Monday, February 7, 2011

Some poop on poop (aka seed balls)

Years ago, I wrote a magazine feature on a field trip program at South Llano River State Park. Participants were middle school students from nearby Junction. The day-long outings incorporated hand-on learning with environmental awareness and appreciation. In May 1997, I joined a field trip as part of my assignment. During one workshop, I watched Bill Neiman–who owns Native American Seed–show the kids how to make "seed balls." His recipe: six parts clay, one part humus, two parts seeds (native grasses and wildflowers), and one part water, all mixed into a mushy dough and rolled into one-inch balls. The balls were left to dry and harden in buckets. After that, the kids were told to toss them around on the ground, then Mother Nature would do the rest. 

(FYI: The New York Times recently featured Native American Seed, "Emphasis on Native Plants Gains Favor Across State." And in 2007, I wrote "Go Native," an article on Bill and his wife, Jan, for Landscapes magazine.)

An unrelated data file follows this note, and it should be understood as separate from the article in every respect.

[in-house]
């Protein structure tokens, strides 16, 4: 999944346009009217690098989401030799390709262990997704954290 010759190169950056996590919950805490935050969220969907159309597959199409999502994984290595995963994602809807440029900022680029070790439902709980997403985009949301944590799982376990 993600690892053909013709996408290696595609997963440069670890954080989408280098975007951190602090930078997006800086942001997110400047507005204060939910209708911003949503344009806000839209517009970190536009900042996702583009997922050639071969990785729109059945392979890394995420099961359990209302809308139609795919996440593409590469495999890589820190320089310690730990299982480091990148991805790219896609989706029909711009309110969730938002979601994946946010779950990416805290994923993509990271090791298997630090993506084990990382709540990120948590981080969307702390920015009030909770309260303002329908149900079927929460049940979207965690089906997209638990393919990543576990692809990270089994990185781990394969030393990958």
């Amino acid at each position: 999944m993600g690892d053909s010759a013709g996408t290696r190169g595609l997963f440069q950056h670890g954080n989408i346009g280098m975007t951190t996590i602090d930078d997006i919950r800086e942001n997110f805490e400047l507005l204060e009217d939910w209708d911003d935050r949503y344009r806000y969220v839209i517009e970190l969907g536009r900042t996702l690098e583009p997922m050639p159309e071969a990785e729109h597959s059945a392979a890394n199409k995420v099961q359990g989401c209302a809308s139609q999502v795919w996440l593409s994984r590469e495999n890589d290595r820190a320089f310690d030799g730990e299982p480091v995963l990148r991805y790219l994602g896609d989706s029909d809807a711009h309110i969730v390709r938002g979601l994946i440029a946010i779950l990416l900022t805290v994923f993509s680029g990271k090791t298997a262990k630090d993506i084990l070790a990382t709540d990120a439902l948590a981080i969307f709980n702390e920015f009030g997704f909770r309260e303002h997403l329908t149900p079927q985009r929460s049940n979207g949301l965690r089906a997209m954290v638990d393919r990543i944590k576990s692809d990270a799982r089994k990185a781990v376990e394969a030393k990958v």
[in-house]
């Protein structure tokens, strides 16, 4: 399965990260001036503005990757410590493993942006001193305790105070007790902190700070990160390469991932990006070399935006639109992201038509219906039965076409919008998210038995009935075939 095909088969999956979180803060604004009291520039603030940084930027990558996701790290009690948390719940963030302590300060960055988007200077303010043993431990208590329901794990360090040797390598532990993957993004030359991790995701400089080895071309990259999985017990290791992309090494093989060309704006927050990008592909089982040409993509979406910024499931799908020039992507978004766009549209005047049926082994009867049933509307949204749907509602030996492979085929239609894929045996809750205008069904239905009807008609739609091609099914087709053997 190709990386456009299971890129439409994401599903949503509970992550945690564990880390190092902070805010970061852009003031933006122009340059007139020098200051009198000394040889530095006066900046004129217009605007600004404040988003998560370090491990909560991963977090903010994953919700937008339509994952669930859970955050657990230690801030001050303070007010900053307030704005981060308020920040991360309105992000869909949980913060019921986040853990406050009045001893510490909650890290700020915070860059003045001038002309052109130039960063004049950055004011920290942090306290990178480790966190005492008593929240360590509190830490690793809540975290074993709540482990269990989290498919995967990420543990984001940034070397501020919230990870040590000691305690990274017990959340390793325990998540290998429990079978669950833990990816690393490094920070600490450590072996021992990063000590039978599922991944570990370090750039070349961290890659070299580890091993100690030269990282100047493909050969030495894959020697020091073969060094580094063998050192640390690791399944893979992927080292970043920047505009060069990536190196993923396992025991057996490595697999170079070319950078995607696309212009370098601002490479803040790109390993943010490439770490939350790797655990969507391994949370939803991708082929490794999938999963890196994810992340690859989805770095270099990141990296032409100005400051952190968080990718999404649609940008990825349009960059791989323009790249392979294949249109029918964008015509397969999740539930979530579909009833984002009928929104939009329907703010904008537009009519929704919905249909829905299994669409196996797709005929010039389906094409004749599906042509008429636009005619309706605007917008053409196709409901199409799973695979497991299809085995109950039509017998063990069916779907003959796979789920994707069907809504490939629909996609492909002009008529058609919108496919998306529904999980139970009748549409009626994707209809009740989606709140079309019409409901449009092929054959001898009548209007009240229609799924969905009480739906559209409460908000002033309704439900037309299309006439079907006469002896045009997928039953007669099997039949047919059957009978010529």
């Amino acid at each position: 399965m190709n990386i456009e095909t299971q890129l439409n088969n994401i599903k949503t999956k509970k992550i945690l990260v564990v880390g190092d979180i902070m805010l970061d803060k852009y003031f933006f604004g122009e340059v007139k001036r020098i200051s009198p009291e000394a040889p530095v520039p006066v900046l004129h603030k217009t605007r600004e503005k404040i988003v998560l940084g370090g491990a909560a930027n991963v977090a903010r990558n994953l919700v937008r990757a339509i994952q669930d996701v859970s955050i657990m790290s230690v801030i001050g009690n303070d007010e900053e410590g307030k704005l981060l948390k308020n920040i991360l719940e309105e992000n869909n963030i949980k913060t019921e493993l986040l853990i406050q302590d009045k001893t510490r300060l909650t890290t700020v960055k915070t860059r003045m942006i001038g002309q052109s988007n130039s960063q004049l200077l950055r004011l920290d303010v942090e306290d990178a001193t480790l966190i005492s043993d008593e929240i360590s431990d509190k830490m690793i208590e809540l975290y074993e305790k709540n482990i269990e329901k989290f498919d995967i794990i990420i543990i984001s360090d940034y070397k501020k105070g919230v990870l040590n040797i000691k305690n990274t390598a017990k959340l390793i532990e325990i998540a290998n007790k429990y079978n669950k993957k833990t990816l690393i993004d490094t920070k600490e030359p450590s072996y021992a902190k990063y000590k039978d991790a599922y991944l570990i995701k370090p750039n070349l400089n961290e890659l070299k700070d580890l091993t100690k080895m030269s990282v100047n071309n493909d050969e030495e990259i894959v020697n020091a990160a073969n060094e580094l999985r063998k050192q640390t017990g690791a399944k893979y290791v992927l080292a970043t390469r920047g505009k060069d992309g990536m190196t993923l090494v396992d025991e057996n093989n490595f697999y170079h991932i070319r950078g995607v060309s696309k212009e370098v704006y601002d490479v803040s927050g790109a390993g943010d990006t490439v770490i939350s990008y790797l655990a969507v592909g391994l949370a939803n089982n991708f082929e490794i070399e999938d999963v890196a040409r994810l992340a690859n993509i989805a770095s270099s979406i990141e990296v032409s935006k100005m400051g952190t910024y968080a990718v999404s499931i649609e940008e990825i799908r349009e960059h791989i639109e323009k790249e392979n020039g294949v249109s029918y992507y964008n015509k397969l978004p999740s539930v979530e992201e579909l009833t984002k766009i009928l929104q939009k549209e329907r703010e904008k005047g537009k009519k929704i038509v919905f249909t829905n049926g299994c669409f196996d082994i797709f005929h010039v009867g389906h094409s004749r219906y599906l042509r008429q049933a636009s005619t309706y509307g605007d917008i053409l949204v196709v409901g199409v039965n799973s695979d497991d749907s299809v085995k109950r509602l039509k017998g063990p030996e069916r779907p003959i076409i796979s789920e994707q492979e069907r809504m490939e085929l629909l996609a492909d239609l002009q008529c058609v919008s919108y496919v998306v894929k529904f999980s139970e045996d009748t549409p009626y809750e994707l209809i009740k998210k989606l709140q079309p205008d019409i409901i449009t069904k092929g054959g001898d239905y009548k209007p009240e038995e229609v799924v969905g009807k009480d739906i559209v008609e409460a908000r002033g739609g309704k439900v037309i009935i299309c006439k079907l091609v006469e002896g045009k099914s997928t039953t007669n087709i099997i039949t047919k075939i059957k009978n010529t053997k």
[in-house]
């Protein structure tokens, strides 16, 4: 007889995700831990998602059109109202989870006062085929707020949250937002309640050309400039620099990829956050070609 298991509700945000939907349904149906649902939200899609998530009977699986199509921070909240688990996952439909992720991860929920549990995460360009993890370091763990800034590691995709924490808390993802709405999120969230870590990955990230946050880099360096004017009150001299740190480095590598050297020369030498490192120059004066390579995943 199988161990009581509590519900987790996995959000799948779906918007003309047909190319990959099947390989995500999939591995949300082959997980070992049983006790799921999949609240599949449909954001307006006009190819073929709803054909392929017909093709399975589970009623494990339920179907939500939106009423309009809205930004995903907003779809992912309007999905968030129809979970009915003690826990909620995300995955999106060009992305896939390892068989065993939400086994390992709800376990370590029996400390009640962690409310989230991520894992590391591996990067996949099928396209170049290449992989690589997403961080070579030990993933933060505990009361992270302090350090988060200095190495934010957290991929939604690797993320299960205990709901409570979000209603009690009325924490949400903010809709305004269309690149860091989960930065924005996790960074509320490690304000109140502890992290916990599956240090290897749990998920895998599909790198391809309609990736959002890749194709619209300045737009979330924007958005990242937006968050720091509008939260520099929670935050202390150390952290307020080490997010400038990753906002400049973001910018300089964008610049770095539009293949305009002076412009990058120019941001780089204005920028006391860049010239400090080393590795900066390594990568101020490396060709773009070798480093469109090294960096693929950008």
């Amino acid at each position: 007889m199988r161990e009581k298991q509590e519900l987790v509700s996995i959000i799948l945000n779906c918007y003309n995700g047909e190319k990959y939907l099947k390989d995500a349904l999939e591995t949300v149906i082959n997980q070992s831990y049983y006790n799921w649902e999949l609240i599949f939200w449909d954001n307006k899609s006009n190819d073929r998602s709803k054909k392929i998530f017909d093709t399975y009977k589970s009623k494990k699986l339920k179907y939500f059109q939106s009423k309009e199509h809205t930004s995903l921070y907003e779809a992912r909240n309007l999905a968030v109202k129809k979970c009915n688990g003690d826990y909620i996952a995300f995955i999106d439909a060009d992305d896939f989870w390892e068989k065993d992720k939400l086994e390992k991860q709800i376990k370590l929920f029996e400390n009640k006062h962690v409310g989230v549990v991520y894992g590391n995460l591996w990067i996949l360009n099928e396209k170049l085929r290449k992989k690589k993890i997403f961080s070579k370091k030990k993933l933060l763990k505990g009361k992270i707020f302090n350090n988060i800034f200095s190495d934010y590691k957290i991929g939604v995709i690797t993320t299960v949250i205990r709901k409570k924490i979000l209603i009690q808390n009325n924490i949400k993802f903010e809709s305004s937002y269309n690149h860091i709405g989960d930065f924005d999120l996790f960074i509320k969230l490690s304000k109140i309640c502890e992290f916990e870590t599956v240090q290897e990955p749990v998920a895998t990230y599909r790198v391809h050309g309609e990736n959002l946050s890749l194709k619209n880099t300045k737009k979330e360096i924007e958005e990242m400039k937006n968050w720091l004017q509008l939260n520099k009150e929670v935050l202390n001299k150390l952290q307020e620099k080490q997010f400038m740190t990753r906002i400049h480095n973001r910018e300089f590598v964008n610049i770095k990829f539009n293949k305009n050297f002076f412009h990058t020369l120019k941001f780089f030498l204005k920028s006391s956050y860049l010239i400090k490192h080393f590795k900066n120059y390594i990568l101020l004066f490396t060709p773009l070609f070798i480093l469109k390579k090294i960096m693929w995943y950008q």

Yesterday, James and I went out to our land. While he was examining rocks and fossils, I looked at plants and insects. During my looking around, I happened onto some dried, golden-colored pellets and just HAD to open! Encased perfectly inside was a seed! I opened a few more and found more seeds, each wrapped within the grassy fecal matter. I'm guessing the gold pellets came from a rabbit or some other small mammal, the dark-colored ones from deer. (The seeds, I later realized, are juniper seeds. YUCK.)

This all to ponder and report because as I opened those tiny pellets yesterday, I remembered Bill and him showing kids how to make seed balls. Looks like Mother Nature knows how to make her own!!

Can you see the seed?

A close up

UPDATE FEBRUARY 18, 2011–Ran across a reference (BioKids) on animal scat, and I apparently was right! According to BioKids, the gold-colored pellets came forth from a rabbit, and the dark pellets from a white-tailed deer.  

No comments:

Post a Comment